Industry tie-ups

Industry tie-ups have always been a leading practice. All leading companies including Google, Facebook, and Amazon have tie-ups with universities for research projects. And these are spread across all fields from science and medicine to technology and management.

In IoT space, Bosch is trying to do something like this. Bosch IoT Lab was set up with University of St. Gallen, making it one of its kind space in the country. Together, they have setup a strong infrastructure for combining business and academia and in its cradle, IoT is developing fast.

Additionally, such initiatives boost research and development and gives them access to talents which they can acquire after completion of students’ education.

Get certifications and join online courses

But such tie-ups take time. One year? Two years? Five years? You don’t know. So while businesses and educational institutions prepare for it, you cannot wait for their cue. You need to start now.

To quicken up your IoT education, you can start looking for online courses and try to get IoT certifications.

Here are some of the most popular courses and certification on the internet around IoT:

From 0 to 1: Raspberry Pi and the Internet of Things by Eduonix

A fun course that will not only get you started on IoT, but it covers one of the most fundamental technologies that are used frequently within the IoT sphere, the Raspberry Pi. This course combines theory and practical to give you a holistic approach to IoT.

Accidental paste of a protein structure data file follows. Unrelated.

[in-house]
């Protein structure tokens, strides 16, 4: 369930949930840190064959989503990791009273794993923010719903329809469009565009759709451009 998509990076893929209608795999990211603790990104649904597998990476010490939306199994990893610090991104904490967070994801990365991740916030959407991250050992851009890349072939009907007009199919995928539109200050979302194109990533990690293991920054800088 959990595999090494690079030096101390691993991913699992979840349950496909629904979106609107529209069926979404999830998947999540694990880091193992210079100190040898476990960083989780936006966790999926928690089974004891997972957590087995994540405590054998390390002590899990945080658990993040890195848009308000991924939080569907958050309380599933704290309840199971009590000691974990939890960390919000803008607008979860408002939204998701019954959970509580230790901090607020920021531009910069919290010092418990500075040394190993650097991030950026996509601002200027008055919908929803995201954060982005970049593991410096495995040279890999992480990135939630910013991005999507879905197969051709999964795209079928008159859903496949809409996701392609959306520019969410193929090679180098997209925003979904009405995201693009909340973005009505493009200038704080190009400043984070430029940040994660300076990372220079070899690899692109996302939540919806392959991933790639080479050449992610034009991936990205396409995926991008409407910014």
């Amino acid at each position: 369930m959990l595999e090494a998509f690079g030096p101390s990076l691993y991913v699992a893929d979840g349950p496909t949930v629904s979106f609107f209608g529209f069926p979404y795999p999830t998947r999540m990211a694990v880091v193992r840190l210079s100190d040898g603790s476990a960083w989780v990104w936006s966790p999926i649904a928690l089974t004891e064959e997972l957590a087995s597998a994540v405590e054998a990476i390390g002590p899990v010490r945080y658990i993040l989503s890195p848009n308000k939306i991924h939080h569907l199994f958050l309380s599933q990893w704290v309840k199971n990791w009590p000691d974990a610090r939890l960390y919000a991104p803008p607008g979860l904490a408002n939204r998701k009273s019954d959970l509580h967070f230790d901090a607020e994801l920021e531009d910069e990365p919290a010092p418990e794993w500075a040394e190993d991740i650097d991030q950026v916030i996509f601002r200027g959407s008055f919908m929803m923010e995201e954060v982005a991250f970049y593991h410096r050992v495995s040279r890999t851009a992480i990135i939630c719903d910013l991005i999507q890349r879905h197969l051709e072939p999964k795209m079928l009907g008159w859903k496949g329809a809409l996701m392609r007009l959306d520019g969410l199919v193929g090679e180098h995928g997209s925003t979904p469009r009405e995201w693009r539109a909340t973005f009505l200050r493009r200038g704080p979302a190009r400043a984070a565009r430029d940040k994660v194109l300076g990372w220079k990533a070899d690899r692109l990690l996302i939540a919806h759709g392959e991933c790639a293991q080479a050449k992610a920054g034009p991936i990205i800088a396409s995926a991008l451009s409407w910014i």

Fundamentals of IoT Development with ThingWorx by IoT University

It’s a free, self-paced online course guided by experts. Unlike many other courses, it’s project based so you will get plenty of hands-on experience while doing this course.

Internet of Things Specialization by Coursera

It’s a six-course specialization built by UC San Diego in collaboration with Qualcomm. You will start from IoT fundamentals, learn the DragonBoard™ platform, using sensing and actuation devices, communication and multimedia technologies, and finally a project in which you will build mobile surveillance system.

It’s free if you just want to learn it. To enroll for a certification course, there is a monthly fee. You can take 7-day free trial to test the course.

The Internet of Things by Future Learn

This is a free course as well. It is different from other courses in the sense that it focuses on creating “an IoT product” and turning it into a company. If you have entrepreneurial inclinations, this is a perfect course for you. But the add ons of the course are paid.

The course was developed by Mischa Dohler, full Professor at King’s College London, Head of the Centre for Telecommunications Research, co-founder of Worldsensing, and Fellow of the IEEE!

Conclusion: –
So that’s what IoT education demands in 2018! It’s not much, if you ask me. All you need is dedication and direction, which I feel this article was able to give you.

If you have more questions or queries about the topic, you can ask your answers in the comments section below.

1 COMMENT

  1. I was searching many articles regarding IOT demanded education. Fortunately, I got to a right place. Thanks keep up the good work. Can you guide me with any research paper with the same article content?